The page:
Baluncore said:
But capacitive reactance has a negative sign.
I think we should be more exact (to avoid confusion at the beginners side) : The capacitive reactance is not negative. However, it causes a phase shift of 90 deg between voltage and current.
Therefore, we use the imaginary notation and write Zc=1/jwC=-j/wC.

I keep trying to solve the following circuit with equations but i always fail and never able find a final solution, i am trying again now let me see if i can finish

Now i plan to solve for I1, I2, I3 check the frequency response, am i in correct direction?
##Z_c = -\frac{1}{j\omega c}##

LvW said:
The capacitive reactance is not negative.
XL = w·L
XC = -1 / w·C
X = XL + XC
Z = R + j X
Resonance occurs when XL + XC = 0; Not when; XL = XC .

hutchphd
Baluncore said:
XL = w·L
XC = -1 / w·C
Sorry, but I cannot agree. Can you explain WHY you wrote "XC = -1 / w·C" ?

I think, we should write
ZL = jw·L and |ZL|=XL=wL
ZC = -j / w·C and |ZC|=XC=1/wC

That means "1/j=-j" indicats just a phase shift according to exp(-jPi/2)=-j.
In contrast, a minus sign is equivalent to a phase shift of 180deg.

LvW said:
Sorry, but I cannot agree.
Maybe because you are speaking of impedance, he is speaking of reactance?

hutchphd
PhysicsTest said:
I keep trying to solve the following circuit with equations but i always fail and never able find a final solution, i am trying again now let me see if i can finish
View attachment 329618View attachment 329622

View attachment 329623

Now i plan to solve for I1, I2, I3 check the frequency response, am i in correct direction?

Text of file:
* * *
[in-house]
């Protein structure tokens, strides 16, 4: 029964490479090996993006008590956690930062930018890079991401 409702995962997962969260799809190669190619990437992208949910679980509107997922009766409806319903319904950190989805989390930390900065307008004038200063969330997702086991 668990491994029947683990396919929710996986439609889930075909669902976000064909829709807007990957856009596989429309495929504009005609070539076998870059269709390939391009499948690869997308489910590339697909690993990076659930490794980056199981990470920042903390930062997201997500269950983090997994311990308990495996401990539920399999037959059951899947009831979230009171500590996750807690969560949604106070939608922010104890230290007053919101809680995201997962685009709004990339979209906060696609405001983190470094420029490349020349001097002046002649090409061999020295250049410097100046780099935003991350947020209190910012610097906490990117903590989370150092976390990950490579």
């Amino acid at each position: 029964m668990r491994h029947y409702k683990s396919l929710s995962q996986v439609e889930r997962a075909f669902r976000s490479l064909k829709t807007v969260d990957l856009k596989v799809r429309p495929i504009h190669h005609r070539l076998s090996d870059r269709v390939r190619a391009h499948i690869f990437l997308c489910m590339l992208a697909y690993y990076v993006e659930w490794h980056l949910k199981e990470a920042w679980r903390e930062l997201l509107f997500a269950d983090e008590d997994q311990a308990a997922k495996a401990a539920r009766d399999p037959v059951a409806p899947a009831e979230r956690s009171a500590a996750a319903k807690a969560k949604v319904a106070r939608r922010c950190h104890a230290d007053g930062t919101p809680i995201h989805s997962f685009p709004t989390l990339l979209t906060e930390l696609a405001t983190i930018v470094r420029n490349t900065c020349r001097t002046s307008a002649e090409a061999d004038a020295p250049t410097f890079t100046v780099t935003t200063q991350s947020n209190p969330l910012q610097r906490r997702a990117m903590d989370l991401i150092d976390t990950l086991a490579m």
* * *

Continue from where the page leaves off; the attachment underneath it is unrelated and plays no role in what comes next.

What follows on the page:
##Z_c = -\frac{1}{j\omega c}##
You have some sign errors in eq3.

PhysicsTest
Thank you i have updated to
##I_1e^3 + I_c(Z_c+31e^3) -31e^3I_3 + (V_{ref} -V_1) = 0 ##

I will solve for equations and frequency response, i am not sure if i can solve manually or i need to take help of tool.

PhysicsTest said:
Thank you i have updated to
##I_1e^3 + I_c(Z_c+31e^3) -31e^3I_3 + (V_{ref} -V_1) = 0 ##

I will solve for equations and frequency response, i am not sure if i can solve manually or i need to take help of tool.
Sorry to be dense, but what is ##e^3## -- what are you cubing?

berkeman said:
Sorry to be dense, but what is ##e^3## -- what are you cubing?
I am trying to represent K in e3 instead of 1000.

PhysicsTest said:
I am trying to represent K in e3 instead of 1000.
Yikes. It's best not to make up your own notation, especially when asking for help from others. It is also better not to substitute numerical values into equations until you have arrived at your solution with variable names. That's when you substitute in the numbers (with "k" = 1000) and generate your numerical answer.

PhysicsTest
Pro tip - This is really important IMO!
Don't formulate your equations with numerical values for the constants like resistors or voltage references. Everything should be either a variable or a constant initially. Then do as much algebra as possible to find a simplified form BEFORE you put the numbers in.